Mr. Mel'arlmie greeted Notvrosa
with cordial word and earnest hand
clasp. "I'm glad to let you looking
well," alio aald, with charming slueor
tly. Tin browner anyway," he answered,
and luiiied to meet alcFartan, a
ohori, black bearded man with line
dark ryes and shapely hand -hand
(hat bad never doue anything more
toilsome thau to lift a bridle ruin or to
' m -if
clutch the handle of a gun. be was
the horseman In all bU training, and.
though be owned hundreds of acres of
land, be bad never so much as held a
plow or plied a spade. His manner
was that of the cow boss, the lord of
great herds, the claimant of empires
of government grass land. Poor as bis
bouse looked, be was In reality rich.
Narrow minded In respect to his own
Interests, be was well In advance of
bis neighbors on matters relutlng to
the general welfare, a curious mixture
of greed and generosity, as most men
are, and. though he bad been made
supervisor at a time when political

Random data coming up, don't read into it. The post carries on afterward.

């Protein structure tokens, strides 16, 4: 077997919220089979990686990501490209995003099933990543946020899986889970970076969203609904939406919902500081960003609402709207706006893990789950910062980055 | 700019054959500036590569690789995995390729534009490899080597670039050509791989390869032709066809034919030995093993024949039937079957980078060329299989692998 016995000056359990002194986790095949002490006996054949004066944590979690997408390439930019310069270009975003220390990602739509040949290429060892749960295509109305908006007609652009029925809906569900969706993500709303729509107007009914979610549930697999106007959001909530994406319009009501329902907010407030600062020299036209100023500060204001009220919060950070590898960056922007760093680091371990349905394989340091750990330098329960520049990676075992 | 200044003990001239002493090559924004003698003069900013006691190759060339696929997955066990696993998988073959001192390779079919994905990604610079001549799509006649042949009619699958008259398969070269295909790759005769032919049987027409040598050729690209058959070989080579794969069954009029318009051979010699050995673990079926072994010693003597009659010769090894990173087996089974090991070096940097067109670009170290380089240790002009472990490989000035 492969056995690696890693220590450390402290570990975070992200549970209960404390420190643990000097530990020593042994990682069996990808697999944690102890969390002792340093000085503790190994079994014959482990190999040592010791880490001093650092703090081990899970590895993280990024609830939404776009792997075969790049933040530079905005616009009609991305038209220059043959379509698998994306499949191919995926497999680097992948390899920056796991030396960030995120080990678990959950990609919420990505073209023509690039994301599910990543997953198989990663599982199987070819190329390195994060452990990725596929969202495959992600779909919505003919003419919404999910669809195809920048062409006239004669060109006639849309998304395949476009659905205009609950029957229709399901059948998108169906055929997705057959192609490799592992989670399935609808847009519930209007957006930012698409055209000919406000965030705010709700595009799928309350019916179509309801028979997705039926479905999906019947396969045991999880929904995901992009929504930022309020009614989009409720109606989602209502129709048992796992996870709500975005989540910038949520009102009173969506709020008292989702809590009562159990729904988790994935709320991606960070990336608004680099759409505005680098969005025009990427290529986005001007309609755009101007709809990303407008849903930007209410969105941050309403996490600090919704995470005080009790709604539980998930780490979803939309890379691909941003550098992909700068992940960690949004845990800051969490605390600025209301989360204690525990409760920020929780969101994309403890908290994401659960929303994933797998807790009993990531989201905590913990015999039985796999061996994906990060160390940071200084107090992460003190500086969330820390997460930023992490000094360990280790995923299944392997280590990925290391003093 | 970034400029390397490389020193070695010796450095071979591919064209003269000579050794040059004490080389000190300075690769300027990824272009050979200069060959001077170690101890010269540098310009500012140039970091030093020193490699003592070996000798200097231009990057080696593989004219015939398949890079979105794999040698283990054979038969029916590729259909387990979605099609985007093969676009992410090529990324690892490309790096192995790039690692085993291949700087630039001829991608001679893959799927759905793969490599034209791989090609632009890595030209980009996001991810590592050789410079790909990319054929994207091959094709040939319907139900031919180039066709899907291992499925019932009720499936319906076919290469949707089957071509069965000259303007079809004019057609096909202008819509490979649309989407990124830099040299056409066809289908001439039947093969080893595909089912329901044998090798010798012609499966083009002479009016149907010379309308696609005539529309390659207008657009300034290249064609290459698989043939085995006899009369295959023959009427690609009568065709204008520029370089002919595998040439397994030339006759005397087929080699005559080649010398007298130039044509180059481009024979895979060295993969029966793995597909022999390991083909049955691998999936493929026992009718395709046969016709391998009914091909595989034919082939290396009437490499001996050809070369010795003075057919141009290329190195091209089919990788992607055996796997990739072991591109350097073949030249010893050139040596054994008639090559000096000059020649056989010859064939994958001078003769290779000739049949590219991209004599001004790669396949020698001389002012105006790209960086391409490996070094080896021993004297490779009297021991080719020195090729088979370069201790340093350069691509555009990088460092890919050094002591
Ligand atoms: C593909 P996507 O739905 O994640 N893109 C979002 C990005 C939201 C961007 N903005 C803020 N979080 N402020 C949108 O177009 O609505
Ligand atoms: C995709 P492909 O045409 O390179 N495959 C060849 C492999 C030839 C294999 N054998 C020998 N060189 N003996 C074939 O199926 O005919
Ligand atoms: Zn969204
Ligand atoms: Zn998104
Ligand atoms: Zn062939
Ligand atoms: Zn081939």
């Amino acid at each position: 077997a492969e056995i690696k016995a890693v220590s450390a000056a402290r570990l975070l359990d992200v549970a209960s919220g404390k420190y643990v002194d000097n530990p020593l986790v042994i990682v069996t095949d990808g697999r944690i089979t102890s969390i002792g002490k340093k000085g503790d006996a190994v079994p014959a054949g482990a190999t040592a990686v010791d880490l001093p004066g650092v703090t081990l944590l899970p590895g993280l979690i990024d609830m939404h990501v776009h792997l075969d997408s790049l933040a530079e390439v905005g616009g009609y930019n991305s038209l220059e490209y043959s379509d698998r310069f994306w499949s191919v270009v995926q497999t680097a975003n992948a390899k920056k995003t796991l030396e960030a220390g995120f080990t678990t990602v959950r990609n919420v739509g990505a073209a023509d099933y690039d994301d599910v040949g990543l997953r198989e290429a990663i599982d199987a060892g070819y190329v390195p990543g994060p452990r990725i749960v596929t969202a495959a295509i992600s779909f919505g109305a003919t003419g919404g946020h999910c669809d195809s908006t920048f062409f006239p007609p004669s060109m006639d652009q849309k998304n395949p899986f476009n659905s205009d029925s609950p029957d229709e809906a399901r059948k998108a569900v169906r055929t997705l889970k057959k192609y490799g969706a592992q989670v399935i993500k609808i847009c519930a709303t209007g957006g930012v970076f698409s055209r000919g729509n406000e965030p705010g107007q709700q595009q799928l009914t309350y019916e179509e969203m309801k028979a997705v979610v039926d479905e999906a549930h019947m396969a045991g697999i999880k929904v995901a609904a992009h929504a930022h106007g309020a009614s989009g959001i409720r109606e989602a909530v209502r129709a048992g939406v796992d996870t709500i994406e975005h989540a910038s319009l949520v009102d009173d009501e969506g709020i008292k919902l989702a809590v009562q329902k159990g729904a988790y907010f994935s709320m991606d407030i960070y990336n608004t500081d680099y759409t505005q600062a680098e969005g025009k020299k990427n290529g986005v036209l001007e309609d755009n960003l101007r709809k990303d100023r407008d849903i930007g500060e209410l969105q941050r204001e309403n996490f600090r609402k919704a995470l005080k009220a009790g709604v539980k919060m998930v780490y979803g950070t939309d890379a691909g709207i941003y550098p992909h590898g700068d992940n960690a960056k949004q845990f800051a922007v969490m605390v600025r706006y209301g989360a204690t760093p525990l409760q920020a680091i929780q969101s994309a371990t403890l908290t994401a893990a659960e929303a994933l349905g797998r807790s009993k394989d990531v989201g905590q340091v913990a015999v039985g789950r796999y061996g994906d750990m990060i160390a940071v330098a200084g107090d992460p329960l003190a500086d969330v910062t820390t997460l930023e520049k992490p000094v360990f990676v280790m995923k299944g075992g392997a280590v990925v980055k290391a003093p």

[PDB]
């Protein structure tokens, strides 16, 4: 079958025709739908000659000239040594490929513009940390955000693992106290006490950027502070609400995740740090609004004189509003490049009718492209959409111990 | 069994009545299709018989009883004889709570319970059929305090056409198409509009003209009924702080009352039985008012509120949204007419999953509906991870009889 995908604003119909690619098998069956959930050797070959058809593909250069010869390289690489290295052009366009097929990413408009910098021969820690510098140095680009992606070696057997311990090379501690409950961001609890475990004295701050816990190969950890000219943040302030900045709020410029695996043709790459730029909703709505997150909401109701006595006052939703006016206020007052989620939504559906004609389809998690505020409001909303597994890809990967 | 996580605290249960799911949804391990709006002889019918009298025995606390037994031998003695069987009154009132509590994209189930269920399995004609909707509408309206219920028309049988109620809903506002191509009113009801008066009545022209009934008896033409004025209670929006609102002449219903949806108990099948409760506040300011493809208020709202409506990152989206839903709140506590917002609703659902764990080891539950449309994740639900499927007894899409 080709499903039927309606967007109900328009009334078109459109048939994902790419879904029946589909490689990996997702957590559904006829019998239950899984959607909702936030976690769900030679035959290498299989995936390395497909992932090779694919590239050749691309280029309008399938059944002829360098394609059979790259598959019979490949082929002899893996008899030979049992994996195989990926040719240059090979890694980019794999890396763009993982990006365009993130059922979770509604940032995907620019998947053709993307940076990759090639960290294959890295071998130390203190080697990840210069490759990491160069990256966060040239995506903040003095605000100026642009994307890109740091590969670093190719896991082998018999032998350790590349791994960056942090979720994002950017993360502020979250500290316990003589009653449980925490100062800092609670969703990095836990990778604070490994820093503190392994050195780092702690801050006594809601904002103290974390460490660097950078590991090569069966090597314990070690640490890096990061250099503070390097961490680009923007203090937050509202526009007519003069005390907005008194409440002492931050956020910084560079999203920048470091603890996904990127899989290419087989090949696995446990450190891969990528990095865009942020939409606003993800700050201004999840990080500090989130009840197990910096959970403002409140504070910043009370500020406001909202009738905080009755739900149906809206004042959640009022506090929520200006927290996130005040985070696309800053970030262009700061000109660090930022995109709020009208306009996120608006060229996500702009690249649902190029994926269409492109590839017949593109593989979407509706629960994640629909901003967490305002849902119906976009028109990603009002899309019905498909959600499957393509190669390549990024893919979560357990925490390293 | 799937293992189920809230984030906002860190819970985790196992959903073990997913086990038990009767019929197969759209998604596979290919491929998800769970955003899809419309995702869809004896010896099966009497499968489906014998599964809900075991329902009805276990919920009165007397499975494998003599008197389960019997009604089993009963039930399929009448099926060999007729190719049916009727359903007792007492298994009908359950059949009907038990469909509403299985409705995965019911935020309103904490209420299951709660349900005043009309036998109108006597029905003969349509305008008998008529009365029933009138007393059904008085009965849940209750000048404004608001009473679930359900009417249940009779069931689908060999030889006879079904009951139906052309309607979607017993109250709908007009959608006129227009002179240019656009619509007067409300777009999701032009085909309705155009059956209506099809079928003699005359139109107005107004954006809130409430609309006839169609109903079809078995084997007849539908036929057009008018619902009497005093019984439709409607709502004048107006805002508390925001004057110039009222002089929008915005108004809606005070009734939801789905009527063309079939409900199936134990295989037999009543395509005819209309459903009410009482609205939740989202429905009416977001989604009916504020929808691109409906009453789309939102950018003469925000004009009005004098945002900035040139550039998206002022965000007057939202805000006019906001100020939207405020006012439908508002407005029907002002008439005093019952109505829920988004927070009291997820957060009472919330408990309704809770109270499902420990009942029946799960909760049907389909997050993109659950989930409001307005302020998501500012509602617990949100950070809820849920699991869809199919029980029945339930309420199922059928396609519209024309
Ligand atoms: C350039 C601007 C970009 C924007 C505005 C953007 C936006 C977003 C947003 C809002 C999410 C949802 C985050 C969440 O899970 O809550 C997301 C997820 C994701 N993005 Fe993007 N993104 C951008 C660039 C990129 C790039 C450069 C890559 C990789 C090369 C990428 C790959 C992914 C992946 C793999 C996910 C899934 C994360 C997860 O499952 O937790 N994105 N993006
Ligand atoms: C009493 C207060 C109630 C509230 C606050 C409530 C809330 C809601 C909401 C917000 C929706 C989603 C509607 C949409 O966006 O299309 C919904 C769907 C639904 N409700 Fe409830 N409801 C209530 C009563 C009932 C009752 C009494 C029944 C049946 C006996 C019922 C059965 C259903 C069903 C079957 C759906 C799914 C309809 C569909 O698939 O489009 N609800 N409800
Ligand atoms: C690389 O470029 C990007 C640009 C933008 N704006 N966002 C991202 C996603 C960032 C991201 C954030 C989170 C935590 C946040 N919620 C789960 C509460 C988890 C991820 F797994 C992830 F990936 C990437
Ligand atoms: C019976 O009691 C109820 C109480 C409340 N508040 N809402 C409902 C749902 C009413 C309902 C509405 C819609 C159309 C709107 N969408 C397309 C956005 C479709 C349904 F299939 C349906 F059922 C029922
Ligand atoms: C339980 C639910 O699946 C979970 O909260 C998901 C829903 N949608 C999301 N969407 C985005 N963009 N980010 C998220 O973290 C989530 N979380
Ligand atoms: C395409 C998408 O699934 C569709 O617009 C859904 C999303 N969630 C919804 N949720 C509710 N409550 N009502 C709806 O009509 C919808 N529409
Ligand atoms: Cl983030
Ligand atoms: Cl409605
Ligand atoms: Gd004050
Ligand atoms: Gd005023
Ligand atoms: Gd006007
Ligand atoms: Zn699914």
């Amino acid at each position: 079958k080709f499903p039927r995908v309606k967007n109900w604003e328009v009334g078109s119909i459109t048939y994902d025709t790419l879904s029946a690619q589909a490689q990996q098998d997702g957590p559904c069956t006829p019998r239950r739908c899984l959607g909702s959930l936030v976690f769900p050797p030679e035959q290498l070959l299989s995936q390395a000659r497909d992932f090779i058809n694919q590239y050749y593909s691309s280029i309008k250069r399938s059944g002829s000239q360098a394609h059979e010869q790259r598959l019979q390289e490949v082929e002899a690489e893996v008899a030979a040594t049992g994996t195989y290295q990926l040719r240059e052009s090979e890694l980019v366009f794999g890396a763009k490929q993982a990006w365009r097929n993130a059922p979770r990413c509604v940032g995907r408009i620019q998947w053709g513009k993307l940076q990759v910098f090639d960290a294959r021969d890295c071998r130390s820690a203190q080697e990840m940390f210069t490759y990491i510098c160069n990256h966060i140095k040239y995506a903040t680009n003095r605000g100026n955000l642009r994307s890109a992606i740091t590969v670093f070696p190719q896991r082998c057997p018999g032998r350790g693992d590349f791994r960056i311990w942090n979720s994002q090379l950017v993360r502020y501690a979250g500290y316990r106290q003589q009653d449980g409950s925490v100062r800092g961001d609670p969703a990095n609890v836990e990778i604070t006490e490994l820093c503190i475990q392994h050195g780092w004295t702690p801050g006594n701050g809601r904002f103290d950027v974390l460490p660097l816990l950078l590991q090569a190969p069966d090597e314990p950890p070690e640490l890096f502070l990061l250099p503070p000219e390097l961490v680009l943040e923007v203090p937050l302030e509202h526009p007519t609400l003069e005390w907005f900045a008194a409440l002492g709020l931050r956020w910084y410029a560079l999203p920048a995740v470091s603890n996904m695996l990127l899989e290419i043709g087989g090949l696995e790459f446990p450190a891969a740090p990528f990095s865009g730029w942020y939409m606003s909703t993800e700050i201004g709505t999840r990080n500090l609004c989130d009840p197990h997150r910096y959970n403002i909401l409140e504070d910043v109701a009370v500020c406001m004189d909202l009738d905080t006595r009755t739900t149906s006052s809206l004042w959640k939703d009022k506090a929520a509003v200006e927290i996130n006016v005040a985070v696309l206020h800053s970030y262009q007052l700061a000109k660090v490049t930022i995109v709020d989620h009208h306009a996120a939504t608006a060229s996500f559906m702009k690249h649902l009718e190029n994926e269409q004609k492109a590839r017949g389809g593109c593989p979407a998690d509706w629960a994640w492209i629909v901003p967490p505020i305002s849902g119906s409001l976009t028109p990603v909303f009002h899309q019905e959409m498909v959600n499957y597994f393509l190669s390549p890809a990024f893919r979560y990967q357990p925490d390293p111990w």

pull still crippled the service, he was
loyal to the flag. "I'm mighty glad to
see you," be heartily began. "We don't
often get a man from the sea level,
and when we do we squeeze blm dry."
His voice, low, languid and soft, was
most Insinuating, and for hours ho
kept bis guest talking of the east and
Its industries' and prejudices, and Ber-
rle and her mother listened with deep
admiration, for the youngster had seen
a good deal of the old world and was
unusually well read on historical lines
of Inquiry. He tulked well, too, In
spired by bis attentive audience.
Berrle's eyes, wide and eager, were
fixed upon hlm.unwaverlogly. He felt
her wonder, her admiration, and was
Inspired to do his best Something In
her absorbed attention led him to speak
of things so personal that be wonder
ed at himself for uttering them.
"I've been dilettante all my life,"
was one of bis confessions. "I've trav
eled; I've studied in a tepid sort of
fashion; I went through college with
out any idea of doing anything with
what I got; I had a sort of pride in
keeping up with my fellows, and I bad
no ldeaof preparing for any work In
tho world. Then came my breakdown
and my doctor ordered mo out here. I
came Intending to fish and loaf around,
but I cau't do thut. I've got to do
something or go back home."
At lust Mrs. McFarlane rose and
Hurea, reluctantly, like a child loath to
miss a fairy story, held out her hand
to say good night, and tho young man
saw ou her face that look of adoration
which marks the birth of sudden love,
but bis voice was frank and his glance
kindly as be said:-
"Here I've done all tho talking when
I wanted you to tell me all sorts of